A former military officer with the Movement for the Liberation of Congo (MLC) has told judges that the group’s founder, Jean-Pierre Bemba, did not issue operational commands to his fighters who were deployed in a conflict in a neighboring country.
Testifying for the second day at the International Criminal Court (ICC),‘Witness D04-18’ described the MLC expedition he was part of, which went to the Central African Republic (CAR) in 2001 to assist the country’s then president fight off a coup attempt.
The witness said all orders to those troops came from General François Bozizé, who at the time was the chief of staff of the Central African Armed Forces (FACA) and commanded the counter-insurgency operations. He said Central African soldiers fought alongside the foreign soldiers, also working as their guides because they were familiar with the terrain.
Prosecuting lawyer Horejah Bala-Gaye read excerpts from a book authored by Mr. Bemba, in which he stated that he ordered his soldiers to take a particular road during that campaign in the Central African capital Bangui. “Is an order to take a particular road not a tactical order?” asked Ms. Bala-Gaye.
The witness replied that Central African soldiers drew up an operational plan that divided up the operational zones for FACA and for its Congolese and Libyan allies.
“Do you think Bemba knew the roads in Bangui to tell soldiers to take a particular road?” the witness asked. “The various trunk roads were found in the operational plan drawn by FACA, and it was the FACA general staff via Bozizé who said take such and such a road.”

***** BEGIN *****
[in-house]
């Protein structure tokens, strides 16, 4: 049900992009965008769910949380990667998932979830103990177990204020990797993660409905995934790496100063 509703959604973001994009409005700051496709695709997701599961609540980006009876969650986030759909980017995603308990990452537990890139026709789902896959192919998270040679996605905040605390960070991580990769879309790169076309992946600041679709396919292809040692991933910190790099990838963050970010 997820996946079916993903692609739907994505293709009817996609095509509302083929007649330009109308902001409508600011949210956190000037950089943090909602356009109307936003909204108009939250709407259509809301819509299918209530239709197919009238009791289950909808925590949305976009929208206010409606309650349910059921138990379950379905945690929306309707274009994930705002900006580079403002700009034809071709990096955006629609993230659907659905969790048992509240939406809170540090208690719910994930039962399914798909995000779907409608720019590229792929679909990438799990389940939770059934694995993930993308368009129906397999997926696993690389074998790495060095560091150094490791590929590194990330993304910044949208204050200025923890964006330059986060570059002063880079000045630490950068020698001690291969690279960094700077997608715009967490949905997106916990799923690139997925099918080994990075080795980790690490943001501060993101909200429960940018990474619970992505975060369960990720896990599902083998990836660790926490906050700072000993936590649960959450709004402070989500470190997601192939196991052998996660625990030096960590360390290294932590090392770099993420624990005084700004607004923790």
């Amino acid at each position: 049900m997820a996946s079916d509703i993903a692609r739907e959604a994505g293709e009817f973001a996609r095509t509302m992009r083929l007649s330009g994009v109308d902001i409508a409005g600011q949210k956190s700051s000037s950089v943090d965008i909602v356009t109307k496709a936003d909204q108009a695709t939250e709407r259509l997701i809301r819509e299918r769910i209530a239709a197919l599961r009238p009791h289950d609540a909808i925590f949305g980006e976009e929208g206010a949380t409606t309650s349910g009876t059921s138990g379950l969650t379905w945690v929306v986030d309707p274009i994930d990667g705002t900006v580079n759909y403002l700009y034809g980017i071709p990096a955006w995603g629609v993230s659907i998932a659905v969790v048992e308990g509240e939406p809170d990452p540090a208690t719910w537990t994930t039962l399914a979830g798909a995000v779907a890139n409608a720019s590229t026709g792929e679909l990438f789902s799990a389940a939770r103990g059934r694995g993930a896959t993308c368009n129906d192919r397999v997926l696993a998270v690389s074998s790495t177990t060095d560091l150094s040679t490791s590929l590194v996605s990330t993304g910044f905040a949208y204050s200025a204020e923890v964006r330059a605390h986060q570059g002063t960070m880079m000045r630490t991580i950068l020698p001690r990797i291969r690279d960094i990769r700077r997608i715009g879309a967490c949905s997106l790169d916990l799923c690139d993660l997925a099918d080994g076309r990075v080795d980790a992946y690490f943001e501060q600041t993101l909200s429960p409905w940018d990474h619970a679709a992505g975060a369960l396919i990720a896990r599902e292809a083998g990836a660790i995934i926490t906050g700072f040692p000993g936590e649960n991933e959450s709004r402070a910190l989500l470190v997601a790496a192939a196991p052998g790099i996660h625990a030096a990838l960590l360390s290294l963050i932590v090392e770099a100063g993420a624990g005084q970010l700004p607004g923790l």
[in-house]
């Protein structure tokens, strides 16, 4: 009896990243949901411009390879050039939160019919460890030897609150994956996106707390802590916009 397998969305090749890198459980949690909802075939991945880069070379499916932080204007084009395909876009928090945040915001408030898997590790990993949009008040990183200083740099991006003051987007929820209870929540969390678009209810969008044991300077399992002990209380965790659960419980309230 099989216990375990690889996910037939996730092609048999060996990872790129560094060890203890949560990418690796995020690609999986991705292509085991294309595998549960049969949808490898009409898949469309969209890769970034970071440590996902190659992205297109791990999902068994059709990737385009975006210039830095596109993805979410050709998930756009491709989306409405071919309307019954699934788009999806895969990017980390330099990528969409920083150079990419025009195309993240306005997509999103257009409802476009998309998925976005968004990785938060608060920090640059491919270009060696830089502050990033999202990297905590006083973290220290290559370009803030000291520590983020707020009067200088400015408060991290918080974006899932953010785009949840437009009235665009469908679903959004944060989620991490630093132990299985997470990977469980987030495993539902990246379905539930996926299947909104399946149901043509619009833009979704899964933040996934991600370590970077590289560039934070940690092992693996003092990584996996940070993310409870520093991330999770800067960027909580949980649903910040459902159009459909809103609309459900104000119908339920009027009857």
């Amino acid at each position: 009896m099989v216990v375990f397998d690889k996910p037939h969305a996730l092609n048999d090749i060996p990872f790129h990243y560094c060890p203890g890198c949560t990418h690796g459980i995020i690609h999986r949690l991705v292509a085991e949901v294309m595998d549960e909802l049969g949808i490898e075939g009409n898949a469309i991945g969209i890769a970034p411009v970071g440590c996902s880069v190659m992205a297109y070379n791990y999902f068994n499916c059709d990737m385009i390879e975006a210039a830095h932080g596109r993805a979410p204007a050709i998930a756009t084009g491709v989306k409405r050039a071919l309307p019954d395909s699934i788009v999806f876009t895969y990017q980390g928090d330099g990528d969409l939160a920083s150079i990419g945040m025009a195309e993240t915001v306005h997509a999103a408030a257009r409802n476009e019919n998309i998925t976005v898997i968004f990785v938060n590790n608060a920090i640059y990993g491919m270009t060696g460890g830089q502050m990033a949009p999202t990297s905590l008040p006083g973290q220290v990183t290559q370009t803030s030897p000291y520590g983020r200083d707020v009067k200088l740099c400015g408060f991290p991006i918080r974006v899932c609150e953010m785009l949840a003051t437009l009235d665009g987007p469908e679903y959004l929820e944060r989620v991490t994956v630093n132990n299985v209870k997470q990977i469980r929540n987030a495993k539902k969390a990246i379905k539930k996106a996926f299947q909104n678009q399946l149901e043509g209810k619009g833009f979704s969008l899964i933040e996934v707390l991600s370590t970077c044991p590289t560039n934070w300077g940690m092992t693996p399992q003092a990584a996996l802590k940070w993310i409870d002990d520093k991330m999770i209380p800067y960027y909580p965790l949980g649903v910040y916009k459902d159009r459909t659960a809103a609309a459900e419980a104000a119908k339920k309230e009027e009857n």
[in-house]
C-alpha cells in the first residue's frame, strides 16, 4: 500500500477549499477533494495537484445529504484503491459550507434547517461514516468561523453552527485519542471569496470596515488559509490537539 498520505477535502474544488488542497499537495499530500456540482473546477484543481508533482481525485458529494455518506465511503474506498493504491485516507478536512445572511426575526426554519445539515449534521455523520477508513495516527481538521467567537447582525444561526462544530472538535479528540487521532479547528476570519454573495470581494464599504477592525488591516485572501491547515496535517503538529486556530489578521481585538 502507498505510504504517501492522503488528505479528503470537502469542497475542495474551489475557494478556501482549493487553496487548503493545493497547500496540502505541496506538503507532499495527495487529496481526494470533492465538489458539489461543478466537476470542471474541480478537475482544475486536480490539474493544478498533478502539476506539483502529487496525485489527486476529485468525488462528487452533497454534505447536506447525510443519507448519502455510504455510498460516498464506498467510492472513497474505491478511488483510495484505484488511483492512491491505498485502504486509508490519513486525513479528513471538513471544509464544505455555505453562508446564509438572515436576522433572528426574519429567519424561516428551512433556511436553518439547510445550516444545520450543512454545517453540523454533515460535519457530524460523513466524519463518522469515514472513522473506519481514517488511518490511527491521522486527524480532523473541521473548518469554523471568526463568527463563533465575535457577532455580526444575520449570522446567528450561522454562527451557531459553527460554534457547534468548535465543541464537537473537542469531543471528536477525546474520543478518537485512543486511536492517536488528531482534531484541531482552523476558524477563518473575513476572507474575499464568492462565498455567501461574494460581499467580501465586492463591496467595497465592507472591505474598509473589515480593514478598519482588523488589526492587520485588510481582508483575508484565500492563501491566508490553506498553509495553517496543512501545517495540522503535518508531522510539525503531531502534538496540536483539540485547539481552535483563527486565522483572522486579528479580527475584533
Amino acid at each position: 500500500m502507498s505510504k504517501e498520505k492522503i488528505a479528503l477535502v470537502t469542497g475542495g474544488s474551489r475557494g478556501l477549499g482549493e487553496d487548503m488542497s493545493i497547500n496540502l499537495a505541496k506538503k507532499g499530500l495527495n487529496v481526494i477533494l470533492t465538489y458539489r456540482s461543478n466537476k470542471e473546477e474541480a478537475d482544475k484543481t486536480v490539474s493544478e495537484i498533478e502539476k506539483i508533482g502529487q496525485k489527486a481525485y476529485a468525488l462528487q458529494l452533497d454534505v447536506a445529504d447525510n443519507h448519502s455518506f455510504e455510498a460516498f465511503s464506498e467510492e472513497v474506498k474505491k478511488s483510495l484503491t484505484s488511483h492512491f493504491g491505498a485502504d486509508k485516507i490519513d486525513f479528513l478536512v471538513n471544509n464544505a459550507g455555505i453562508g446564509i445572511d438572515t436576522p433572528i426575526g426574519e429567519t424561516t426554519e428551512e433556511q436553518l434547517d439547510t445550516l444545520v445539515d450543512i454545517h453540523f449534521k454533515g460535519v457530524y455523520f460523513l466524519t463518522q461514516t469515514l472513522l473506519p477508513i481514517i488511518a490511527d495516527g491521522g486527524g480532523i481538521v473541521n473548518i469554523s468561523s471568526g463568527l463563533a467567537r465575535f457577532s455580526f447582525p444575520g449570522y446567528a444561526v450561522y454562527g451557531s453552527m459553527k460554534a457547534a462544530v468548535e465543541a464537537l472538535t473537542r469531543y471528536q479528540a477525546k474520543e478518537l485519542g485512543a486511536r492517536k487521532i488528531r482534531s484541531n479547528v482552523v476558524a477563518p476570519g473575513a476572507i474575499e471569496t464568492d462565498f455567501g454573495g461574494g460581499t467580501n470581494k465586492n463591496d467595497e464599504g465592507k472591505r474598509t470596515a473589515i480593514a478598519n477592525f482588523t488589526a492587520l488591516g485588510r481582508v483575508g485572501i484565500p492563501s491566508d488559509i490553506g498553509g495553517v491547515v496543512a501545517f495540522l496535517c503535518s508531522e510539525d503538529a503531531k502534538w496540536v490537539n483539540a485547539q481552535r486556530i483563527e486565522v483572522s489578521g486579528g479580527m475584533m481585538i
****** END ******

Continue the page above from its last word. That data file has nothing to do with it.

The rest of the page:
‘Witness D04-18’ said it would have been a “complete imbroglio” for him and other soldiers deployed in the neighboring country to receive orders from Mr. Bemba rather than from that country’s military hierarchy.
“There was no direct order coming from Bemba when we were in Bangui,” he stressed. According to him, it was possible that the editors of Mr. Bemba’s book embellished it for “political propaganda purposes,” which could explain the allusion to an order he purportedly gave to soldiers deployed into the conflict country.
Testimony by this witness relates to the first intervention in 2001 by Mr. Bemba’s forces into the CAR conflict. The command responsibility charges he faces at the ICC over alleged murders, rapes, and pillaging resulted from a second intervention that lasted from October 2002 to March 2003. However, it is the defense case that command and control structures in place during the two interventions were the same. Furthermore, the defense denies that Mr. Bemba had the means to issue orders to his soldiers once they were deployed outside the Democratic Republic of Congo.
‘Witness D04-18’ is giving evidence in the trial with protective measures including image and voice distortion during public broadcasts in order to conceal his identity. His testimony today ended prematurely due to ill health. A court doctor was due to assess his condition. It was not clear whether he would be able to continue his testimony tomorrow.